I noticed my 2 1/2 year old walking around the back yard the other day with a small rectangular rock nestled in the palm of his hand. I watched him excitedly moved it around as he energetically bounded around the lawn, obviously in his own world. I wondered where his imagination had taken him. Then I heard the giveaway: “Boop! Boop!” He was holding the rock out, extending his arm toward a ride along car in the yard. “My boop-boop!” He said as he looked up with a huge grin of satisfaction, having clearly just set the alarm on his toy car with his own personal key fob.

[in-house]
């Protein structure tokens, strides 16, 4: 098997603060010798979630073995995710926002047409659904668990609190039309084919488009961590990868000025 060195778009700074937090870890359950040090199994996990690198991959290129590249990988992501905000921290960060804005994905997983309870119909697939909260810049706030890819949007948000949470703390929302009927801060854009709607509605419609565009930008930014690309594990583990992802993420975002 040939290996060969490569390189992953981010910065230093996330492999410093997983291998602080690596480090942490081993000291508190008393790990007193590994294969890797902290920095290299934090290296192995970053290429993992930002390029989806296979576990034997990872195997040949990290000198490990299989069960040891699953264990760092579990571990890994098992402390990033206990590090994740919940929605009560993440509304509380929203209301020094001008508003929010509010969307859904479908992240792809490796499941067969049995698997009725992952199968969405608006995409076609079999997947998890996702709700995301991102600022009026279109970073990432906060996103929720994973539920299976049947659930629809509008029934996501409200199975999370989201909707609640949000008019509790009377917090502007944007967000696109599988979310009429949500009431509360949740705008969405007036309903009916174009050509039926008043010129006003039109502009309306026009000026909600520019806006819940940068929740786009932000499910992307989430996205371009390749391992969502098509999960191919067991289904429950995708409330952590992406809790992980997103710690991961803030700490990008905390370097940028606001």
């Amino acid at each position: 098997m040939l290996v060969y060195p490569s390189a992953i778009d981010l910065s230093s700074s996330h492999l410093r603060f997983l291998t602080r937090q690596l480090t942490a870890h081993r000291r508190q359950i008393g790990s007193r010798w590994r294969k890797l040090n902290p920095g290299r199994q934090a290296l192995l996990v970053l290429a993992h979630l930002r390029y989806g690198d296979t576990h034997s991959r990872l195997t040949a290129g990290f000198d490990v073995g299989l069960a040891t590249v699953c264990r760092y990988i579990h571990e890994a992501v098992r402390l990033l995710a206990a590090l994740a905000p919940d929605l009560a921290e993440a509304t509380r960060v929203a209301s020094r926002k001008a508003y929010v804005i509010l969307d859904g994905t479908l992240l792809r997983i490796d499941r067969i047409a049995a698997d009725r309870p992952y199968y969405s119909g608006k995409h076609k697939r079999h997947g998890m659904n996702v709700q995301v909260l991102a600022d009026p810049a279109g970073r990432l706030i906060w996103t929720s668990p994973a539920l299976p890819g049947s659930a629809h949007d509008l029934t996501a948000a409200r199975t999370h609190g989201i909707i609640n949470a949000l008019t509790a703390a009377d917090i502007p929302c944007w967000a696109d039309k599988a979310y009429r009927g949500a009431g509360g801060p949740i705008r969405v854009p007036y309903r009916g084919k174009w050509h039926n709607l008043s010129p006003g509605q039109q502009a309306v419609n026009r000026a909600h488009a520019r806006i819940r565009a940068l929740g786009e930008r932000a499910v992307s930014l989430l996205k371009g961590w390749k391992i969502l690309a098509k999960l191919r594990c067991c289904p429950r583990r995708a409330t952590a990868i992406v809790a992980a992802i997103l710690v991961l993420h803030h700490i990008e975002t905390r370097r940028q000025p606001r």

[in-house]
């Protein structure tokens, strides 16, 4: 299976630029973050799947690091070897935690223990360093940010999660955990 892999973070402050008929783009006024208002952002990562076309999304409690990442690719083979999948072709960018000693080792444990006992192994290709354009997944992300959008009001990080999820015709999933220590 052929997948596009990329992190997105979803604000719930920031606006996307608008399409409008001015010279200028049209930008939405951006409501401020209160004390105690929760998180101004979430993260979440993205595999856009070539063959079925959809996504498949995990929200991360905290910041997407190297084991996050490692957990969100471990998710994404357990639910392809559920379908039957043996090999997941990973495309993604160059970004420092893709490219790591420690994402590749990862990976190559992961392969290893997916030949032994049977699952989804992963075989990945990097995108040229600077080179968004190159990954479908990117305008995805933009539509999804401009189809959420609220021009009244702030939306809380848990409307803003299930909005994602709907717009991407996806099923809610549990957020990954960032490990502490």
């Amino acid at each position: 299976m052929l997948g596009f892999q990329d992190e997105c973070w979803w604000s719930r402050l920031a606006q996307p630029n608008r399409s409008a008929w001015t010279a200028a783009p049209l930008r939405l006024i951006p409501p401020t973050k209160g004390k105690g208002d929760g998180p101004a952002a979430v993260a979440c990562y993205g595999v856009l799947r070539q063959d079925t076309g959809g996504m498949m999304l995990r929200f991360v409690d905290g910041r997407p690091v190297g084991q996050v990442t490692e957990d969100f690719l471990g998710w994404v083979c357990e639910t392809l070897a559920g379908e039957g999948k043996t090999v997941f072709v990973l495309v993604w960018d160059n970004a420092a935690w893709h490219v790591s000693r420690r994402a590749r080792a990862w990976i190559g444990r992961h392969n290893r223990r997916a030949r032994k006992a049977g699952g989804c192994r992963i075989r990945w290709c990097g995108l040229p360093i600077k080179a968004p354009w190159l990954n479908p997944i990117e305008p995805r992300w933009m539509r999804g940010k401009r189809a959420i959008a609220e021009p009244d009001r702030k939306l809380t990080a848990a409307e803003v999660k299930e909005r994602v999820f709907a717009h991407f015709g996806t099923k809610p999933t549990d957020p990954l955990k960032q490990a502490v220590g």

I’ll admit that I was pretty excited too. This type of symbolic play — where an object represents something else — may seem like inconsequential play to some, but it is actually a hallmark of pre-literacy.
Whenever a person reads, they’re scanning across a series of symbols. Together, those symbols make words, and those words carry ideas. But what we actually see or hold is very different that what is going on in our minds. When children play pretend, they are making this same cerebral leap. A block can be a phone. A rag can be a baby. A rock can be a key fob.
And marks on a page can be a story.